Scotts Restaurant Mount Street Mayfair London W1 for Nicky Kerman as Design Director for Lewis & Horning 1983-87
Scotts Restaurant in Mount Street, Mayfair is one of the largest and most prestigious fish restaurants in London and includes a 136 cover, 1600 sq ft dining room, an oyster bar, reception area, private dining rooms, dining servery and kitchen. The original decor included solid cast bronze cherubs, hand finished walls, antique glass-clad columns and the largest existing collection of original English primitive paintings.
A team was established comprising the client, Mr Nicky Kerman – MD Of the Scotts Group plc, quantity surveyors, structural engineers, architects, contractors, lighting consultants, ventilation specialists, health and safety consultants, specialist fabricators, design consultants, art historians and others. The task was to completely strip the facility right back to the original brickwork and then to reinstate with new, resulting in the restaurant’s complete renovation identical in almost every way to its former splendor but with alterations to improve services and people management. The then Arch Bishop of Canterbury Robert Runcie was a regular diner at Scotts. In one of our first meetings with Nicky Kerman, it was made quite clear that the ethos for the entire project was that when the Arch Bishop comes to dine in the newly refurbished restaurant he would not notice any difference in the atmosphere or decor. As if it had never happened!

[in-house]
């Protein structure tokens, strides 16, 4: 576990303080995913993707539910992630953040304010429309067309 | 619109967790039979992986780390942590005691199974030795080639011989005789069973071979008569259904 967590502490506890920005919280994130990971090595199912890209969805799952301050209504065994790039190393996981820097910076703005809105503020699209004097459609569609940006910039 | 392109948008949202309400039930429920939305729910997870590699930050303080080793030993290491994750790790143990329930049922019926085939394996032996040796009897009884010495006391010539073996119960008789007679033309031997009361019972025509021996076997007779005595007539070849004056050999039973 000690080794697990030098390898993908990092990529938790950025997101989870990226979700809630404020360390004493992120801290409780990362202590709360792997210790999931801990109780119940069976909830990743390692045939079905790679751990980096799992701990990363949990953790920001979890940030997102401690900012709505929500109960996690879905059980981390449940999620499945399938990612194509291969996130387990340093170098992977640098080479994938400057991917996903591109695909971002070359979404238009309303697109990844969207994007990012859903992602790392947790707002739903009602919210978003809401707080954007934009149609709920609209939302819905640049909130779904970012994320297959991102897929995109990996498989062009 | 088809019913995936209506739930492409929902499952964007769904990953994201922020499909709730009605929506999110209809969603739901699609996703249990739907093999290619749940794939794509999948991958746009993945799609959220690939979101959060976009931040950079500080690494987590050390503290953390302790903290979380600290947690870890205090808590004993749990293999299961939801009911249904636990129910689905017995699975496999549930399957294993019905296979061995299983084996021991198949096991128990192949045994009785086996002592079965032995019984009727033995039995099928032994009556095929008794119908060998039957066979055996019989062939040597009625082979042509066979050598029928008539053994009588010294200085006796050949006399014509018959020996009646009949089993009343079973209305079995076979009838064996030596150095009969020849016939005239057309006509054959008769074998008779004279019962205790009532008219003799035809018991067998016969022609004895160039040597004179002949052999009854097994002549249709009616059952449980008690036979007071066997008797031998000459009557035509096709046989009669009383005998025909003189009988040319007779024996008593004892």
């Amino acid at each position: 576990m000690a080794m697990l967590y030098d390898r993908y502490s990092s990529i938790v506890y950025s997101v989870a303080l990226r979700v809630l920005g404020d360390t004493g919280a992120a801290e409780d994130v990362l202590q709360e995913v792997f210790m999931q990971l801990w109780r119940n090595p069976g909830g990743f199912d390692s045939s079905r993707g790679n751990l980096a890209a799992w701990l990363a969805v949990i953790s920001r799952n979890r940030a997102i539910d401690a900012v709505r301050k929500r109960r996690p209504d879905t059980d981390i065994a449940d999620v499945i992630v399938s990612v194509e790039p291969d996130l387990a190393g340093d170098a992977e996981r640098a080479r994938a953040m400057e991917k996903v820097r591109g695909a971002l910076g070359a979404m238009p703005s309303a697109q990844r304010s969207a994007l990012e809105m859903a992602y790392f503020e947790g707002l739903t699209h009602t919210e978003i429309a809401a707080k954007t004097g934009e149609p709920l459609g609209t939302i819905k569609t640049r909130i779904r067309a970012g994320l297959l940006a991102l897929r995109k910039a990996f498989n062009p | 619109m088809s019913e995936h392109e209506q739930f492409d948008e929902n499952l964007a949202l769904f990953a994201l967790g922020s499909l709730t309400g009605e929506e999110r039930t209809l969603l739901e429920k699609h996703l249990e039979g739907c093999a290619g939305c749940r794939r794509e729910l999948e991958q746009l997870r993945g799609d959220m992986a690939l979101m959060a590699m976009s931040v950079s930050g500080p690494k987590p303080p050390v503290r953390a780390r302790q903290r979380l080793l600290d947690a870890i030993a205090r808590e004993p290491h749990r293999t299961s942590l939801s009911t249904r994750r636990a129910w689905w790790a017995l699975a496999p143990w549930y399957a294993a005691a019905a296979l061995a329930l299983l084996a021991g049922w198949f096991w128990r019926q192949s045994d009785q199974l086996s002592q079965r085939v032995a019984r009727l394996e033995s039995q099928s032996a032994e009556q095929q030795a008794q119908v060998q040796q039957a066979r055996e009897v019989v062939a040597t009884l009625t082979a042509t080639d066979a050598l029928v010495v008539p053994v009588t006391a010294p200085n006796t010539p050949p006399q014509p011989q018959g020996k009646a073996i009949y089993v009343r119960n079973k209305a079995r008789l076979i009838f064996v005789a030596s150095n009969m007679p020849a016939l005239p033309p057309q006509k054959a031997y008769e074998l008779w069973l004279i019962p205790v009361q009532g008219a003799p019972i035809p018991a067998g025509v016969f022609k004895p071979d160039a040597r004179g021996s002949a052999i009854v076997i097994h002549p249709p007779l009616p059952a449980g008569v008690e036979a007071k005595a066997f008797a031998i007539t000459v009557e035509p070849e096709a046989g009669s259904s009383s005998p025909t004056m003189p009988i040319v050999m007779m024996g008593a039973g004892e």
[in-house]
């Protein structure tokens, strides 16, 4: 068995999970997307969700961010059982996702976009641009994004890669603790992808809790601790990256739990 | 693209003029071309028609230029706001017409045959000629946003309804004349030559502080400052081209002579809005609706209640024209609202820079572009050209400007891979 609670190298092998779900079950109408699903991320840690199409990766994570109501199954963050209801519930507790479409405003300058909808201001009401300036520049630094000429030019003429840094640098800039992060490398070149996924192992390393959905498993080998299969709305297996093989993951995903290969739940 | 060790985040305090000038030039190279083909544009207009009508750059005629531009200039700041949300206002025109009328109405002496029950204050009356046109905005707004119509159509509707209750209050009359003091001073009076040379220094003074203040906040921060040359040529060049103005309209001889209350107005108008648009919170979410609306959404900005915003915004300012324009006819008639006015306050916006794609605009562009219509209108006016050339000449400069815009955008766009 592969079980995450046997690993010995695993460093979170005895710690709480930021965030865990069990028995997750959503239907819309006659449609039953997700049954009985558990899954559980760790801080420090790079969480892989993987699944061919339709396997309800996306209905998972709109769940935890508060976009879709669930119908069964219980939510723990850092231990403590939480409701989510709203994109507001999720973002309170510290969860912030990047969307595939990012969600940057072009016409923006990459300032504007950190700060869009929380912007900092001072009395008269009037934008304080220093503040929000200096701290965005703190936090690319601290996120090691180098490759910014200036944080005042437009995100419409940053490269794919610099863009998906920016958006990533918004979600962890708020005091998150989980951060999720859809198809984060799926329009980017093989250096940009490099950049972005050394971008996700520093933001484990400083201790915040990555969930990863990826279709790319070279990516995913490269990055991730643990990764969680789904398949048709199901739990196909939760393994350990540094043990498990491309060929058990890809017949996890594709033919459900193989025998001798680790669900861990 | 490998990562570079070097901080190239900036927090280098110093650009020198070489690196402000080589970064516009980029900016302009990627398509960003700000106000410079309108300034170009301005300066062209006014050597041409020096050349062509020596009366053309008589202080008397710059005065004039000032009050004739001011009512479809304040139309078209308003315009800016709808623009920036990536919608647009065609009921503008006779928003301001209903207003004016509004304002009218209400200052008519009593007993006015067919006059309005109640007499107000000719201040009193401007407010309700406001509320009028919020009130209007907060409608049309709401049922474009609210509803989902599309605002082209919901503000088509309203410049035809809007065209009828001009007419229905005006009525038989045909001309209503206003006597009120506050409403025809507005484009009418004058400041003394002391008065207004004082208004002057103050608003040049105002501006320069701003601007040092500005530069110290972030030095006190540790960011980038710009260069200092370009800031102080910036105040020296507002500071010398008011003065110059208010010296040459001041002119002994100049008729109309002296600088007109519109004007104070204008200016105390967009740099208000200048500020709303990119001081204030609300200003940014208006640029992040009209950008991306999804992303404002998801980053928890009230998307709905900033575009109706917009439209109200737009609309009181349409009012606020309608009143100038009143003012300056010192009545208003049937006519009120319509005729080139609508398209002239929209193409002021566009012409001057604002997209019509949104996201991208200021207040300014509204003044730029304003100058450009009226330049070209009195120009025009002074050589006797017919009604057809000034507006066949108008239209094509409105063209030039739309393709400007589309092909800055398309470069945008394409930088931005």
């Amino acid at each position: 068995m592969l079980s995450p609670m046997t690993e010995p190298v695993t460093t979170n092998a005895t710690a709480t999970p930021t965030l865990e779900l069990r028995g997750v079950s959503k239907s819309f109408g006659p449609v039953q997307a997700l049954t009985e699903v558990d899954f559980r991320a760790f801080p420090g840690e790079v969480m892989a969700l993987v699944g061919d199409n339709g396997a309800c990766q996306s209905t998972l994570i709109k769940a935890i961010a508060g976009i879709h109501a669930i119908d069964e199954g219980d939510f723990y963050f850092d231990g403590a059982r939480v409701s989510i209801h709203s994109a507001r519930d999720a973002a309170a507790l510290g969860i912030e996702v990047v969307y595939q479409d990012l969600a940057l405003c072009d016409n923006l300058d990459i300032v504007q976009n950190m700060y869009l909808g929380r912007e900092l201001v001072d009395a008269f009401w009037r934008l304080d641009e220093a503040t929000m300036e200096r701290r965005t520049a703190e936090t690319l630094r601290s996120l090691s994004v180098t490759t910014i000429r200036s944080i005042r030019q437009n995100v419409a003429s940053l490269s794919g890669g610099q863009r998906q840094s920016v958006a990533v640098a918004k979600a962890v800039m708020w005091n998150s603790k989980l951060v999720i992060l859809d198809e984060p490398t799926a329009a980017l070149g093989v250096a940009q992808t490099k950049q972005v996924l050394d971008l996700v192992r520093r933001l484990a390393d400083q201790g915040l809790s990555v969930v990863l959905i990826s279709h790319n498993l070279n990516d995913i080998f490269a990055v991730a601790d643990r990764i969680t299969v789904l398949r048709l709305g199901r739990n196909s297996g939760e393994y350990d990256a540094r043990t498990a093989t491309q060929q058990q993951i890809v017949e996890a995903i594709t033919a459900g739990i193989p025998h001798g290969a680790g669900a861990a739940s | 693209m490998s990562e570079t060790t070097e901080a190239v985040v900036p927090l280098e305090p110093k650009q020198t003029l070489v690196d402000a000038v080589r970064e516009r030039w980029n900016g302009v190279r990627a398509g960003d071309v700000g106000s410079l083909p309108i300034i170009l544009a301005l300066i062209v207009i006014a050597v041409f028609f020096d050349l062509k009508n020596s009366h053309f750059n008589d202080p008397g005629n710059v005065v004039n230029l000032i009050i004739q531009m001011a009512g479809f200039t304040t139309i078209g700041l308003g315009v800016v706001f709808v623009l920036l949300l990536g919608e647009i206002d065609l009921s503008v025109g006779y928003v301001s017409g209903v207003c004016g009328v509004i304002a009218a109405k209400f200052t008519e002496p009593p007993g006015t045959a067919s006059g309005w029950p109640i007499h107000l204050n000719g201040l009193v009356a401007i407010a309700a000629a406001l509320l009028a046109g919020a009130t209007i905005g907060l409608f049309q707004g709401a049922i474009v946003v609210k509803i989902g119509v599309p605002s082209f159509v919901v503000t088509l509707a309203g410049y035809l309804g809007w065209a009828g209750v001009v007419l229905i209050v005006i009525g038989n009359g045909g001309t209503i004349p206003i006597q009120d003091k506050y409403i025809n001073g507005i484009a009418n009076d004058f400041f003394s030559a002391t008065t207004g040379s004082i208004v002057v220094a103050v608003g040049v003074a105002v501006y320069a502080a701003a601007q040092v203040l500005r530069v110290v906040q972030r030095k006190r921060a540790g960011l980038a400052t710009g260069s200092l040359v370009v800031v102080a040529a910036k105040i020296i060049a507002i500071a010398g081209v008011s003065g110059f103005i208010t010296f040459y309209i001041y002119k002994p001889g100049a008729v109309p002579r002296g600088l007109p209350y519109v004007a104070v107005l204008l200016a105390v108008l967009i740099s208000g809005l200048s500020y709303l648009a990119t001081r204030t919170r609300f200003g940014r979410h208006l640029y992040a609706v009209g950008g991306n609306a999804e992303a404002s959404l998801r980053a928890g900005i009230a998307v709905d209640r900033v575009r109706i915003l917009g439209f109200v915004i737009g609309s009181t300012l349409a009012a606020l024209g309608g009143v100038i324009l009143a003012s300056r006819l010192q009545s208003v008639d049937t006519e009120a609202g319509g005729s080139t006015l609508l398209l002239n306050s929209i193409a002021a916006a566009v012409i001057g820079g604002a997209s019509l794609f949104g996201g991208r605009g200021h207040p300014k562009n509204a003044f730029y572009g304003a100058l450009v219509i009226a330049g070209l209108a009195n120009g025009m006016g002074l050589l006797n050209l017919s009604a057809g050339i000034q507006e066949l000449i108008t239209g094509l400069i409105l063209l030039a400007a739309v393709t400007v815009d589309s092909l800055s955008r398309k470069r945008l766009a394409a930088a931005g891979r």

The close down period was exactly one month, from midnight on December the 18th to re-open for lunch on January 18th. Nine months preparation and planning resulted in a 24 hour a day programme over the four weeks. The task was completed and celebrated by the entire workforce being invited by the grateful staff to dine there. Lunch preceded in a manner usually the preserve of those Heads of State and members of the aristocracy who made up Scott’s regular customers and who would not have noticed the changes to their cherished and familiar haunt. Sadly since then, Scotts has been refurbished a few times revamping the interior to that of the contemporary idioms of subsequent eras. Such was the nature of the institution that a case could have been made to have the interior listed for its protection and celebrated as one to be kept for our heritage.